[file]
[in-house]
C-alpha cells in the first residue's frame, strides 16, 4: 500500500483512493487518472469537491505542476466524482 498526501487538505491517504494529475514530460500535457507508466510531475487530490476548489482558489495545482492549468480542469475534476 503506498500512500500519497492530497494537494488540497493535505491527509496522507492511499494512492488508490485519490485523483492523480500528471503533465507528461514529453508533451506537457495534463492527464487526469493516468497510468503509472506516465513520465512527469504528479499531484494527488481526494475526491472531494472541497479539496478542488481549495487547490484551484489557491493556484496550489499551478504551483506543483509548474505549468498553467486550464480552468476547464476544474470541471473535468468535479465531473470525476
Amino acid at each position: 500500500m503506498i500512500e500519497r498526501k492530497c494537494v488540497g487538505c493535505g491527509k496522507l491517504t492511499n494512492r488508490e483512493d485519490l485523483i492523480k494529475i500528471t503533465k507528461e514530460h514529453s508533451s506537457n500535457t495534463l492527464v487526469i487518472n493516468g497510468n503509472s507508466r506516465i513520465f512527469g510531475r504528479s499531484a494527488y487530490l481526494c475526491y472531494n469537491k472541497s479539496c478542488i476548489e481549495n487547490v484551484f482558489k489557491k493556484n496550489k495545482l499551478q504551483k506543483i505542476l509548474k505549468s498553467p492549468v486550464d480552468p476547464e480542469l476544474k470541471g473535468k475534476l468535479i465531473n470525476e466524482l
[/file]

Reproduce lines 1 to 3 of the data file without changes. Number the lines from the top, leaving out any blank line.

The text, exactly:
[in-house]
C-alpha cells in the first residue's frame, strides 16, 4: 500500500483512493487518472469537491505542476466524482 498526501487538505491517504494529475514530460500535457507508466510531475487530490476548489482558489495545482492549468480542469475534476 503506498500512500500519497492530497494537494488540497493535505491527509496522507492511499494512492488508490485519490485523483492523480500528471503533465507528461514529453508533451506537457495534463492527464487526469493516468497510468503509472506516465513520465512527469504528479499531484494527488481526494475526491472531494472541497479539496478542488481549495487547490484551484489557491493556484496550489499551478504551483506543483509548474505549468498553467486550464480552468476547464476544474470541471473535468468535479465531473470525476
Amino acid at each position: 500500500m503506498i500512500e500519497r498526501k492530497c494537494v488540497g487538505c493535505g491527509k496522507l491517504t492511499n494512492r488508490e483512493d485519490l485523483i492523480k494529475i500528471t503533465k507528461e514530460h514529453s508533451s506537457n500535457t495534463l492527464v487526469i487518472n493516468g497510468n503509472s507508466r506516465i513520465f512527469g510531475r504528479s499531484a494527488y487530490l481526494c475526491y472531494n469537491k472541497s479539496c478542488i476548489e481549495n487547490v484551484f482558489k489557491k493556484n496550489k495545482l499551478q504551483k506543483i505542476l509548474k505549468s498553467p492549468v486550464d480552468p476547464e480542469l476544474k470541471g473535468k475534476l468535479i465531473n470525476e466524482l